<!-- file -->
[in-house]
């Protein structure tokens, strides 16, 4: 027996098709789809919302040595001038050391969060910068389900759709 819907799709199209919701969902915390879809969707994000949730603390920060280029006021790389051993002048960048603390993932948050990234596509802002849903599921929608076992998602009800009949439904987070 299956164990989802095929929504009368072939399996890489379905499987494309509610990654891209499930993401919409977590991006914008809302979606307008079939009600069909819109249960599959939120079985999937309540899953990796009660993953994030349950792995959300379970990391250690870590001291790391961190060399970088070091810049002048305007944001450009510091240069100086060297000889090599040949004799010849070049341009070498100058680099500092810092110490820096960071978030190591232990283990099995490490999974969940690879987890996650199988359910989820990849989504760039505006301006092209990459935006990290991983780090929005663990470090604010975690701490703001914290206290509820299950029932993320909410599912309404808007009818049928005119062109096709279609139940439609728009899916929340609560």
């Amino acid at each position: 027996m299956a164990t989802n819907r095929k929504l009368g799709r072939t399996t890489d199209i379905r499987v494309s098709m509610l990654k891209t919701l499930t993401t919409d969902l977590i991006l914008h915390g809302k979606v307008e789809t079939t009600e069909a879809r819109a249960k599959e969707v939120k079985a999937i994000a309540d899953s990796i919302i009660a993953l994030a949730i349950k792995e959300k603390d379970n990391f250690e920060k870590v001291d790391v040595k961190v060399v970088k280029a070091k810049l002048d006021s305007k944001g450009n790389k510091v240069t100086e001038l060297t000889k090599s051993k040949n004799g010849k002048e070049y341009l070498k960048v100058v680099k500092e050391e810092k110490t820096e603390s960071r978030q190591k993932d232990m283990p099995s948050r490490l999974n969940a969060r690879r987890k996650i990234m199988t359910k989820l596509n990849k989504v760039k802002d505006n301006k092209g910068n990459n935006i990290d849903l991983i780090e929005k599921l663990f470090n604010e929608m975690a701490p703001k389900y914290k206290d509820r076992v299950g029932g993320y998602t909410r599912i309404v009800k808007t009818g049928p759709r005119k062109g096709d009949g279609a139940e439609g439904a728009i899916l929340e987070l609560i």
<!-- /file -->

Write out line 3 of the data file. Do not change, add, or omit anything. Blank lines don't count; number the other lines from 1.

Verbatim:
């Amino acid at each position: 027996m299956a164990t989802n819907r095929k929504l009368g799709r072939t399996t890489d199209i379905r499987v494309s098709m509610l990654k891209t919701l499930t993401t919409d969902l977590i991006l914008h915390g809302k979606v307008e789809t079939t009600e069909a879809r819109a249960k599959e969707v939120k079985a999937i994000a309540d899953s990796i919302i009660a993953l994030a949730i349950k792995e959300k603390d379970n990391f250690e920060k870590v001291d790391v040595k961190v060399v970088k280029a070091k810049l002048d006021s305007k944001g450009n790389k510091v240069t100086e001038l060297t000889k090599s051993k040949n004799g010849k002048e070049y341009l070498k960048v100058v680099k500092e050391e810092k110490t820096e603390s960071r978030q190591k993932d232990m283990p099995s948050r490490l999974n969940a969060r690879r987890k996650i990234m199988t359910k989820l596509n990849k989504v760039k802002d505006n301006k092209g910068n990459n935006i990290d849903l991983i780090e929005k599921l663990f470090n604010e929608m975690a701490p703001k389900y914290k206290d509820r076992v299950g029932g993320y998602t909410r599912i309404v009800k808007t009818g049928p759709r005119k062109g096709d009949g279609a139940e439609g439904a728009i899916l929340e987070l609560i």